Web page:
Farmers & Ranchers

Irrigation and Water Conservation

Rio Grande River with the Sandias, photo by Marble Street Studios
Rio Grande River with the Sandias, photo by Marble Street Studios

The availability of water has played a major role in the human settlement and development of communities in the Middle Rio Grande Valley. This is due to the region's arid climate, requiring irrigation for the production of most crops. Although agricultural traditions are still strong today, the competition for limited water resources is presently affecting the balance of supply and demand. 

New Mexico's mid-region is the most populous and developed area in the state with a variety of major water users including agriculture and industry, as well as residential demand. This means increased competition for a limited supply.   Today, water in the Middle Rio Grande area is consumed at a rate that results in the mining of ground water and the depletion of streams and springs. As irrigation of farmland in our region is largely dependent on water diverted from the Rio Grande River, maintaining water for agriculture is of the utmost importance.  

In addition to water quantity issues, the area is also faced with water quality concerns due to pollutants contributed by urban and agricultural runoff. Environmental laws are also putting demands on the Rio Grande to provide adequate surface water to meet ecosystem needs, and there is a growing concern over legal rights to the use and allocation of water in the Rio Grande Basin.

In order to preserve water for future use, and in particular to sustain water for agricultural purposes, conservation and management of this limited resource is imperative.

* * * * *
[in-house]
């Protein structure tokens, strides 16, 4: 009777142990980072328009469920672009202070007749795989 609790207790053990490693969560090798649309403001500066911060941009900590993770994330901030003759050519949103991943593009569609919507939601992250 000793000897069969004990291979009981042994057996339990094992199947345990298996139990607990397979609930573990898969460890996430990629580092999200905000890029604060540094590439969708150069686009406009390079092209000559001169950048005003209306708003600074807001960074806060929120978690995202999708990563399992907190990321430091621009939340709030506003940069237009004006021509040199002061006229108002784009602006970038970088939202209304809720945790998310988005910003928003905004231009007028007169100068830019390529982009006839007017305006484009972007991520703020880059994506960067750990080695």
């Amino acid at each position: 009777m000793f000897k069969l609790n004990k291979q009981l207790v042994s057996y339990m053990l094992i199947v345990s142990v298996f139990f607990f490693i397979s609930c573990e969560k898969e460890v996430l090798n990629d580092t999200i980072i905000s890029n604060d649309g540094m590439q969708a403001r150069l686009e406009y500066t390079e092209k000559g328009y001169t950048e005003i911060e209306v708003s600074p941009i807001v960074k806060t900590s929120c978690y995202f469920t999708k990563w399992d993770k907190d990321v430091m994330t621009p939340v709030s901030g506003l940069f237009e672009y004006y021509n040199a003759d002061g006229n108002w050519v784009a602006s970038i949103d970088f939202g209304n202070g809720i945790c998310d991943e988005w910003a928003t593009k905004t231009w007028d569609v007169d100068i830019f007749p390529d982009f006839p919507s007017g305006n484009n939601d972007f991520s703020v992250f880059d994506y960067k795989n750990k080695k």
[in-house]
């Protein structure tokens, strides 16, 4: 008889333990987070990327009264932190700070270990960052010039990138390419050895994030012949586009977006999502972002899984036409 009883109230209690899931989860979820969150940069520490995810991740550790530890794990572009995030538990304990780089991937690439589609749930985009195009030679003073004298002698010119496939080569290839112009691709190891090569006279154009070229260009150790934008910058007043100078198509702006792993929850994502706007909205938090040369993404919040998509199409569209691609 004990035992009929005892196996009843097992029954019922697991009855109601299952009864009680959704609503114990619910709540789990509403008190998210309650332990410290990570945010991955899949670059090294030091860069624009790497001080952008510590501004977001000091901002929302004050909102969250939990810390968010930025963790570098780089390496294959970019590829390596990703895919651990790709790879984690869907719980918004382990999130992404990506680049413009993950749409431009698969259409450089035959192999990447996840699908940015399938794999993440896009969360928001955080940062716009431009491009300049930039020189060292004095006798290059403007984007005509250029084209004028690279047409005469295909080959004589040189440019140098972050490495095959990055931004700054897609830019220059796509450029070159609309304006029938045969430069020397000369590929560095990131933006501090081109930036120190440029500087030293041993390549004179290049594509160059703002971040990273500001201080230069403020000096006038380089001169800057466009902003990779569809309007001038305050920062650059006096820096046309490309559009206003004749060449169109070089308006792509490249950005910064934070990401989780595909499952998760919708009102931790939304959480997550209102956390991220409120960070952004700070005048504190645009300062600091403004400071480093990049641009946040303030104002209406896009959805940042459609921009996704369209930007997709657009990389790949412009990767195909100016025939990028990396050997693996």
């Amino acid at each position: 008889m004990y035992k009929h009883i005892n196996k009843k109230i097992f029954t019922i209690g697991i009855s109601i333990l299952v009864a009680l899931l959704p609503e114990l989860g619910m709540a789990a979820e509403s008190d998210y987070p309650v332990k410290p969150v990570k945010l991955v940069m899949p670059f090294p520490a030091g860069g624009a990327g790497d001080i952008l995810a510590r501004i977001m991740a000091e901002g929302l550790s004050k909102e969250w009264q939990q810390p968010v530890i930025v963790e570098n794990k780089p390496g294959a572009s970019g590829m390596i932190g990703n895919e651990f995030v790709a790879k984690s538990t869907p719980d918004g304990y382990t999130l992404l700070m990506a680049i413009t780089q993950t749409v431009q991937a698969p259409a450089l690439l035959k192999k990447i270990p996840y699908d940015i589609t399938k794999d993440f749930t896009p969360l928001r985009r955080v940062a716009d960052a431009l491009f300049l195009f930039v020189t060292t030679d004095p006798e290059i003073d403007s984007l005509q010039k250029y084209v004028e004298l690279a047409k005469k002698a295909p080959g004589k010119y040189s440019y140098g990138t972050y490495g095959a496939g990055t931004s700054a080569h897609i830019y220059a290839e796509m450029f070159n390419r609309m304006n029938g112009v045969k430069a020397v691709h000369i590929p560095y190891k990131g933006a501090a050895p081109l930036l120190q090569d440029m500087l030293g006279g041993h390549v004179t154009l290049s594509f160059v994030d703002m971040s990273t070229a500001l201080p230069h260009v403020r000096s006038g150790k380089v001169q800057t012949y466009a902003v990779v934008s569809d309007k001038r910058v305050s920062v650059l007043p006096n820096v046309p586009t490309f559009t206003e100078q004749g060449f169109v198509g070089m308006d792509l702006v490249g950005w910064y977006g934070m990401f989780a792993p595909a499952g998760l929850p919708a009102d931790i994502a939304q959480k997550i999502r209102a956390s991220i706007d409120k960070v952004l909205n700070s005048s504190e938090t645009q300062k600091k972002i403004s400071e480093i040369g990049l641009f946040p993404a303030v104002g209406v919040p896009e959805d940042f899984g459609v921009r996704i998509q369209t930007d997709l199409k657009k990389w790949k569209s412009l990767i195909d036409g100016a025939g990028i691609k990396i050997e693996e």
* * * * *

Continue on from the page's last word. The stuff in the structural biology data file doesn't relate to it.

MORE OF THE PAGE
Irrigation in Our Regionbush_grapes.jpg

The irrigation of farmland in New Mexico's mid-region is largely dependent on surface water diverted from the Rio Grande, with some irrigation occuring from groundwater wells.

The Middle Rio Grande Conservancy District, established in 1923, provides an elaborate system of ditches and canals that carry water from river to fields. Although the water available to the farmers is subject to the managed flow of the Rio Grande River, which is sensitive to precipitation and drought, water for agriculture is usually reliable and equitably distributed.

Water applied to agriculture recharges the underground aquifer, and also provides some return flow back to the river. As a result, the the lush vegetation and wildlife of the Rio Grande Valley is protected.

Water Conservation Options

Agricultural water use accounts for a large percentage of the water used in New Mexico's mid-region, however there are a variety of water conservation measures that can be adopted:   

  • Real-time metering and measuring of water flow and use patterns
  • Upgrade agricultural water conveyance systems
  • Laser-leveling of irrigated fields
  • Water pricing structure that encourages efficiency
  • Converting to low water consumptive crops
  • Technological innovations such as drip irrigation, greenhouse gardening, etc.
  • Alternative water sources such as standby wells, grey water, storm water harvesting, etc.
  • Water banking and leasing arrangements
  • Information and education services for water users
  • Utilize non-potable (unsafe for drinking) or recycled water

Contact: Ann Simon (This email address is being protected from spambots. You need JavaScript enabled to view it.)



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